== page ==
This strategy seeks to achieve three main objectives: (i) to increase the percentage of scholarships and opportunities for eligible students, particularly disadvantaged groups, to gain access to higher education; (ii) to improve the quality and relevance of higher education; and (iii) to support higher education institutions to meet national and regional standards.

Building on these objectives, AEC integration provides a distinct opportunity for Cambodia to develop the quality of its educational system through collaboration with regional partners.

The Asean Foundation is one such platform that facilitates opportunities for inter-regional knowledge exchange.

Technical and Vocational Education and Training (TVET) is an additional area of importance that can equip Cambodians with the knowledge and skills demanded by today’s economy and which are essential to future economic growth and competitiveness.

Recognising this, many countries have already taken steps to strengthen policy guidance and regulatory frameworks to improve partnerships with the private sector in order to boost productivity.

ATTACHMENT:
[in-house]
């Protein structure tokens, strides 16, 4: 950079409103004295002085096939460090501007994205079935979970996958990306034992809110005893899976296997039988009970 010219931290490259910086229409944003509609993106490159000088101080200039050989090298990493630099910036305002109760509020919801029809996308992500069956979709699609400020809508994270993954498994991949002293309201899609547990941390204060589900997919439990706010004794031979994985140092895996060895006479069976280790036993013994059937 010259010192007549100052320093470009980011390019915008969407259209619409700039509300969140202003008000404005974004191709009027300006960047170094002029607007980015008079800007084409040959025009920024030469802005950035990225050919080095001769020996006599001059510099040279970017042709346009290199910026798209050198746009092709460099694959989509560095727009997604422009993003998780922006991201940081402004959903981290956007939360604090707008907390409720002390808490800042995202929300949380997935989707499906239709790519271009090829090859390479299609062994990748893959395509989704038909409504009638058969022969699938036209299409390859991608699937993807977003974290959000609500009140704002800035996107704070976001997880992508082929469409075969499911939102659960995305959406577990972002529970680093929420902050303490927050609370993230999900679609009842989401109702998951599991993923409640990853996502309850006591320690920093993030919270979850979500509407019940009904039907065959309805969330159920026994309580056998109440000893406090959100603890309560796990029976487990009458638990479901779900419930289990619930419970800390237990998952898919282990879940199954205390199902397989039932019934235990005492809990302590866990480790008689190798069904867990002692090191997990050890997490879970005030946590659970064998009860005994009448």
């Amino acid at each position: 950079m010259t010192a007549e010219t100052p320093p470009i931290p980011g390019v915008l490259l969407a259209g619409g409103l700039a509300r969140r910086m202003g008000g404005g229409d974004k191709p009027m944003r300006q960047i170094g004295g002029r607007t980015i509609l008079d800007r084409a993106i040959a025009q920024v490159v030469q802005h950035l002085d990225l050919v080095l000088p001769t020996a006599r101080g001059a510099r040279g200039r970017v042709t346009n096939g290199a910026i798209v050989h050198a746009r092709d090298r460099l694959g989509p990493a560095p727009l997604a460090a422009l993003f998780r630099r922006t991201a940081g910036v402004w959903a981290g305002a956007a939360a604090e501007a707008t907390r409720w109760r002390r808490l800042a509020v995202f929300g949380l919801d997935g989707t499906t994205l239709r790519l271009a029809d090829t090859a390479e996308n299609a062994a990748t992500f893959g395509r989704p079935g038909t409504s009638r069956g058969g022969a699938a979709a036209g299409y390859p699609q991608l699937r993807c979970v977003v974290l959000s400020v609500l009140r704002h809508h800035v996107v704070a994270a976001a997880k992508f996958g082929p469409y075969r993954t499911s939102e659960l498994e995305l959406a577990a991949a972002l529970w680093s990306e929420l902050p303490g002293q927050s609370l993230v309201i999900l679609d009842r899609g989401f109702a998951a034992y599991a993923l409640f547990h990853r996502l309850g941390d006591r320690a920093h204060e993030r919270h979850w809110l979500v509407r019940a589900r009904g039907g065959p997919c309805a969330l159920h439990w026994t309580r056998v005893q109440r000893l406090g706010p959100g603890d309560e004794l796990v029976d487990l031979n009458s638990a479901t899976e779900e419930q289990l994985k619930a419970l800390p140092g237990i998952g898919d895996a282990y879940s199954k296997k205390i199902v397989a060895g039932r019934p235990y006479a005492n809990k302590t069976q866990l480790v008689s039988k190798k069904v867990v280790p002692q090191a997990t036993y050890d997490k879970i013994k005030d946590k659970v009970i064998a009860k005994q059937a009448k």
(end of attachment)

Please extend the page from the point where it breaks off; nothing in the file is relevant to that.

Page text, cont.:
Accordingly, it will be crucial for the Ministry of Labour and Vocational Training to work alongside the Ministry of Education, and private sector partners to promote TVET.

Nevertheless, it is important to remember that TVET in Cambodia is still in a nascent phase when compared to traditional higher education.

According to the Ministry of Labour, the total number of students enrolled in TVET nationwide in 2017 was only 39,207, compared to 454,141 students in tertiary education.

Time sensitive

Additionally, TVET faces challenges of weak management, questions as to technical staff effectiveness and a limited reach in rural regions.

These impediments urgently need to be addressed if TVET is to effectively address the potential skills gap.

According to current projections, the Kingdom is unlikely to be zrepared to address the emergent labour mobility issue between Asean member states.

The relevant ministries therefore need to recognise the time sensitive nature of this issue in light of the challenges presented to the Cambodian labour market by the MRA system and push forward more rapidly towards the identification, review and implementation of the various educational mechanisms.

The development of quality higher education practice and procedure should be prioritised.

This will not only address the labour market risks stemming from the MRA process, but as an investment in human capital, it provides a sound footing for the future trajectory of Cambodian economic growth.

Finally, support for higher education must be matched by an equally strong commitment to the development of a strong, broad and accessible TVET curriculum developed and implemented through deeper, institutionalised collaboration between Ministry of Labour, the Ministry of Education and private sector stakeholders.

Top Proloeng is a Young Research Fellow of Future Forum, a public policy think tank based in Phnom Penh. He is now conducting a research project on skills gap and higher education in Cambodia.